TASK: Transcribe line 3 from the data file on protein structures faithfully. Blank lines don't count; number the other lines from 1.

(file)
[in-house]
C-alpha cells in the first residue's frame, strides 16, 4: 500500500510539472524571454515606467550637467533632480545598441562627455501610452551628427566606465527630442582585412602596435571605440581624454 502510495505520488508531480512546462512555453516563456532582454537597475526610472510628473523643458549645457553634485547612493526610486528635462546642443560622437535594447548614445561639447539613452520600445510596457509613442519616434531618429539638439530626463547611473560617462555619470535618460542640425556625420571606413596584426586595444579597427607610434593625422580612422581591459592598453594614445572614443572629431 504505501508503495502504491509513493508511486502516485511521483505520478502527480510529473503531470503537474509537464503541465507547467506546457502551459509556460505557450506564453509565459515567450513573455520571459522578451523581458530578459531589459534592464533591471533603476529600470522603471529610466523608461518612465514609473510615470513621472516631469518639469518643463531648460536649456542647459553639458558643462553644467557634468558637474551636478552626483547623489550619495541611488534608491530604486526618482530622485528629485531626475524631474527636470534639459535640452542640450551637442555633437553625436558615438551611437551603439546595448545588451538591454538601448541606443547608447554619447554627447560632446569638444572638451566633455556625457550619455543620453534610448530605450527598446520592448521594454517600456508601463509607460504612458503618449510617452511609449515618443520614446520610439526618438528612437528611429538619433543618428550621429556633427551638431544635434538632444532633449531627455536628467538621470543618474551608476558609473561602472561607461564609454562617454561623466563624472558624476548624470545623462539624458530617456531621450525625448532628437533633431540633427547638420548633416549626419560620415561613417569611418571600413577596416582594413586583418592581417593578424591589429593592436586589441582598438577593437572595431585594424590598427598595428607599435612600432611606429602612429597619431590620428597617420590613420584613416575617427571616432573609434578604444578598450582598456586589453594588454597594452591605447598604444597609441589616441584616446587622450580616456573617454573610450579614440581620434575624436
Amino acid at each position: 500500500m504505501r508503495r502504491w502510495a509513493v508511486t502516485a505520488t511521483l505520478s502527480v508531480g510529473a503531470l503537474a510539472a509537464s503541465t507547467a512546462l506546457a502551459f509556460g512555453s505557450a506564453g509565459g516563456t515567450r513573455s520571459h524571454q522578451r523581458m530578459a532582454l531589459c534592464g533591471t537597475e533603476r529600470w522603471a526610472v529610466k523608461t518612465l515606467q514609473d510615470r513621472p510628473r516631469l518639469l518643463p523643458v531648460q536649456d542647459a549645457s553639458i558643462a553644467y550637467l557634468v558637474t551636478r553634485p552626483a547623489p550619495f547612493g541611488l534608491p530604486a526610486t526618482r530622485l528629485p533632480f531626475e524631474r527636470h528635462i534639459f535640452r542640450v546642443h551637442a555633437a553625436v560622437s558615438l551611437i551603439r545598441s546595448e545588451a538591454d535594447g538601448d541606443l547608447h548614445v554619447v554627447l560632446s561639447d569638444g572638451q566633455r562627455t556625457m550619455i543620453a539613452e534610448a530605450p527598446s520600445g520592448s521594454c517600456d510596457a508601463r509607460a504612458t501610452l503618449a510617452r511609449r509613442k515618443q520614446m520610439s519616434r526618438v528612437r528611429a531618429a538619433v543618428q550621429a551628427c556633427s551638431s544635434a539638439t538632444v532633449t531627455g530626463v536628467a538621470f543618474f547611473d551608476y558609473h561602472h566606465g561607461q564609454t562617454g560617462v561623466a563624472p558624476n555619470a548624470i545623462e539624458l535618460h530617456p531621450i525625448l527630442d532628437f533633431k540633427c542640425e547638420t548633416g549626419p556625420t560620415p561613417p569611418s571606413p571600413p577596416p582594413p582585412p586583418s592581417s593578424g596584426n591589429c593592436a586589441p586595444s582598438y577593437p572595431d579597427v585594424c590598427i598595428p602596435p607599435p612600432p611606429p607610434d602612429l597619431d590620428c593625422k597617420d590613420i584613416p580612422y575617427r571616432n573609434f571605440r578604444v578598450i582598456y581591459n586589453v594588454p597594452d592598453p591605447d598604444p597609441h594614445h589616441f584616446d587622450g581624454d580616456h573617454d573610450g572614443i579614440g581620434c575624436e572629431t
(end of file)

Amino acid at each position: 500500500m504505501r508503495r502504491w502510495a509513493v508511486t502516485a505520488t511521483l505520478s502527480v508531480g510529473a503531470l503537474a510539472a509537464s503541465t507547467a512546462l506546457a502551459f509556460g512555453s505557450a506564453g509565459g516563456t515567450r513573455s520571459h524571454q522578451r523581458m530578459a532582454l531589459c534592464g533591471t537597475e533603476r529600470w522603471a526610472v529610466k523608461t518612465l515606467q514609473d510615470r513621472p510628473r516631469l518639469l518643463p523643458v531648460q536649456d542647459a549645457s553639458i558643462a553644467y550637467l557634468v558637474t551636478r553634485p552626483a547623489p550619495f547612493g541611488l534608491p530604486a526610486t526618482r530622485l528629485p533632480f531626475e524631474r527636470h528635462i534639459f535640452r542640450v546642443h551637442a555633437a553625436v560622437s558615438l551611437i551603439r545598441s546595448e545588451a538591454d535594447g538601448d541606443l547608447h548614445v554619447v554627447l560632446s561639447d569638444g572638451q566633455r562627455t556625457m550619455i543620453a539613452e534610448a530605450p527598446s520600445g520592448s521594454c517600456d510596457a508601463r509607460a504612458t501610452l503618449a510617452r511609449r509613442k515618443q520614446m520610439s519616434r526618438v528612437r528611429a531618429a538619433v543618428q550621429a551628427c556633427s551638431s544635434a539638439t538632444v532633449t531627455g530626463v536628467a538621470f543618474f547611473d551608476y558609473h561602472h566606465g561607461q564609454t562617454g560617462v561623466a563624472p558624476n555619470a548624470i545623462e539624458l535618460h530617456p531621450i525625448l527630442d532628437f533633431k540633427c542640425e547638420t548633416g549626419p556625420t560620415p561613417p569611418s571606413p571600413p577596416p582594413p582585412p586583418s592581417s593578424g596584426n591589429c593592436a586589441p586595444s582598438y577593437p572595431d579597427v585594424c590598427i598595428p602596435p607599435p612600432p611606429p607610434d602612429l597619431d590620428c593625422k597617420d590613420i584613416p580612422y575617427r571616432n573609434f571605440r578604444v578598450i582598456y581591459n586589453v594588454p597594452d592598453p591605447d598604444p597609441h594614445h589616441f584616446d587622450g581624454d580616456h573617454d573610450g572614443i579614440g581620434c575624436e572629431t